Islam is an intensely monotheistic religion claiming to be the true extension of the Old Testament faith. Christian New Testament figures, such as Jesus and John the Baptist, are regarded as prophets; Muhammad is considered the last and greatest prophet. Islam means surrender, or submission, to the will of Allah, so Muslim concepts regarding the character of Allah are key in understanding their practices.
Holy Book: The Quran (or Koran)
Founder: The Prophet Muhammad, originally known as Ubu’l Kassim
When: 610 AD
Arrived in India: The Muslim religion arrived via trade in the south, where it is on fairly good terms with other religions. In the north, conversely, it came mainly by sword, as conquerors like the Mughals brought their concepts of faith with them, and a sometimes violent hostility continues to simmer between Muslims and members of other faiths (notably Hindus).
Muhammad was born in Mecca in 570 AD as Ubu’l Kassim, a member of the powerful Quraish tribe. Because his father, Abdullah, died before he was born, and his mother, Amina, died when he was only six, Muhammad was mostly raised by his uncle, Abu Talib, a camel driver.
Forging across oceans of desert to faraway places like Syria and Egypt with the trading caravans was a regular part of Muhammad’s life growing up. It would prove important for him personally and was, certainly, key in the birth of the Islamic faith in terms of monotheistic ideology and Abrahamic pedigree.
When Muhammad died in 632, he left behind him an Arabia that had largely embraced his religious vision...and an uncertain succession. It was at this point that the religion split into its two main factions: Sunni and Shi’ite.
While these two sects are largely similar in terms of doctrine, Sunnis claimed right of succession for a chosen caliphate, while Shi’ites would support only a descendant of Muhammad...each of which was assassinated in turn by Sunni dissenters—obviously a point of contention.
These journeys brought him in contact with many other religions, including monotheistic faiths like Christianity and Judaism that were far removed from the desert polytheism of his people. In fact, his hometown of Mecca owed much of its prosperity to visits from polytheistic pilgrims come to see its shrines and temples, including the Kaaba, home of the Black Stone.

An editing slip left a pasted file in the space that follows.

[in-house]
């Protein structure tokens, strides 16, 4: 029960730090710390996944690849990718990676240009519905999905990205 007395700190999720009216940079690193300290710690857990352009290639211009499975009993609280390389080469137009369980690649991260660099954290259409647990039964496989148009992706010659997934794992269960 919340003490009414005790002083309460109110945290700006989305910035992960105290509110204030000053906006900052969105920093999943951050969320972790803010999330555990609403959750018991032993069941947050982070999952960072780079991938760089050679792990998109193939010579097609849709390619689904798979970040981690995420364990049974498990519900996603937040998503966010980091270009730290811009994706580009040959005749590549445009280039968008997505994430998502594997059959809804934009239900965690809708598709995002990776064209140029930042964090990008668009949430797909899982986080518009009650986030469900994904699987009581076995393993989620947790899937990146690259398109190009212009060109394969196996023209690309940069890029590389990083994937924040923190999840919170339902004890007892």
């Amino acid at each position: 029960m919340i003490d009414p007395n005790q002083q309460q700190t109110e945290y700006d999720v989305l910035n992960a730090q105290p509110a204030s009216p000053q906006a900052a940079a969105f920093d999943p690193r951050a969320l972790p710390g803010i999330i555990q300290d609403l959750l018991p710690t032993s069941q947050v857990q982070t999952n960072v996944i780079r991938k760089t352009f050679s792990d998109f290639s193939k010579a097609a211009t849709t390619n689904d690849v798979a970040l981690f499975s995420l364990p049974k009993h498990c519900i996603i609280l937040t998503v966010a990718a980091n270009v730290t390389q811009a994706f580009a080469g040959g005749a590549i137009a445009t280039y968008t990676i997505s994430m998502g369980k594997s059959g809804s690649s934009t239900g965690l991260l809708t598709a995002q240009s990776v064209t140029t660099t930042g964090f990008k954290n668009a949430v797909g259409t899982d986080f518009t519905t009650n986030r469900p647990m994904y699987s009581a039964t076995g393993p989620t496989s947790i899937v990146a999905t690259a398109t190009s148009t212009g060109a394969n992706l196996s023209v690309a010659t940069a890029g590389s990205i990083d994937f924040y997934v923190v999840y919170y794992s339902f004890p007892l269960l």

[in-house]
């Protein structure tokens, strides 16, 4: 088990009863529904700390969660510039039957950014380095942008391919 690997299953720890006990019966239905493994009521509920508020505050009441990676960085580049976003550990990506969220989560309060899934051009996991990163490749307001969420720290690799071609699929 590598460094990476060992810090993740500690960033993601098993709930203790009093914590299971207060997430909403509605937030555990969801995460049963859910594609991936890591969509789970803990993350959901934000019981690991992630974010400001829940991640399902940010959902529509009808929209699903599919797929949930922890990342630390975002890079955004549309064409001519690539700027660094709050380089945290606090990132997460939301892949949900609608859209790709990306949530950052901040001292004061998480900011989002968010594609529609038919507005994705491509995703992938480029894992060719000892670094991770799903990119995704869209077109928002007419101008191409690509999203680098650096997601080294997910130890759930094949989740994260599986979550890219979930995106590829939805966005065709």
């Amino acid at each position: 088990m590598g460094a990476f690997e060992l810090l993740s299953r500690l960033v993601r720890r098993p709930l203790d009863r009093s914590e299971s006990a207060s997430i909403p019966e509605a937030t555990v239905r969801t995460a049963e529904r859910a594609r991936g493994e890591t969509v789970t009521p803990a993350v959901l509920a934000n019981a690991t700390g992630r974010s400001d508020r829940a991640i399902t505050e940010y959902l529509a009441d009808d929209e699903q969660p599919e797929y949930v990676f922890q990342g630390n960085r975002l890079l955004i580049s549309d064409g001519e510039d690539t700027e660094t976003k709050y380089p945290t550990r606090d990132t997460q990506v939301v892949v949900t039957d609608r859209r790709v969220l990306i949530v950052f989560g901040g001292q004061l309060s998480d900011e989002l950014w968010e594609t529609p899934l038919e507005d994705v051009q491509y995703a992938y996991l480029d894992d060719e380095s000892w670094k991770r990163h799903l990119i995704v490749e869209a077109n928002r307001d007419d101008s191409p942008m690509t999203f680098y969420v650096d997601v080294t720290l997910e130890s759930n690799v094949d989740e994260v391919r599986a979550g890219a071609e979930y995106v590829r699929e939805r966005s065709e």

In a sense, this introduction to Judaism and Christianity served as a sort of starting point for a vastly different Muslim theology.
The Muslim worldview is structured around the five pillars and six articles of faith. These guide the believer in the faith and provide the supporting structure — indeed, the pillars — for the Islamic community of believers, called the Ummah.
For Muslims, there is little to no separation between church and state. The function of the Ummah is to build the kingdom of Heaven on earth via a theocratic government and enforcement of Shariah law.
Quranically, historically, and culturally, there isn’t much room for dissent from Islamic teaching, and religious tolerance isn’t touted as a virtue. Although Muslim societies have embraced and absorbed a diversity of other cultures, it is noteworthy that this was done primarily via the impartation of Islam — i.e., conversion of these other groups.
And while other monotheists may break down and critique their own holy books, textual criticism of the Quran is rare. To question the divinely imparted words of the Quran is considered heretical.
The family unit and, beyond that, the community of believers, is central. It is not an individually oriented faith; rather, the individual must act to bring honor to the family. And while women play an important and valued role within this restricted sphere, it is worth noting that Shariah law can be especially harsh toward women. For example, a woman who has been raped is only able to bring an accusation against the man if she has four male witnesses. In some cases, the family may choose to kill the victim as part of an honor killing meant to restore family honor from the shame. The community will not punish this killing.
The Sixth Pillar
A sixth pillar — that of jihad — is frequently added. Jihad means struggle. And while the meaning that concept contains is much larger than the holy war non-Muslims typically think of, that is certainly a part of it. It's a struggle against what is not Islam — sometimes a peaceful, inward struggle; other times, the frighteningly violent expression of Partition-era violence (of which some were part) and terrorist attacks.
That is not to say that all Muslims embrace this more violent aspect (many do not), but it is a real part of Quranic doctrine and one that must be acknowledged.
But while it is valid to acknowledge this face of the faith, it is still vital that each of us judge not by label, for a label can never encompass the breadth of an individual soul, and few of us are divinely inspired to know the heart of a man or woman by their appearance alone.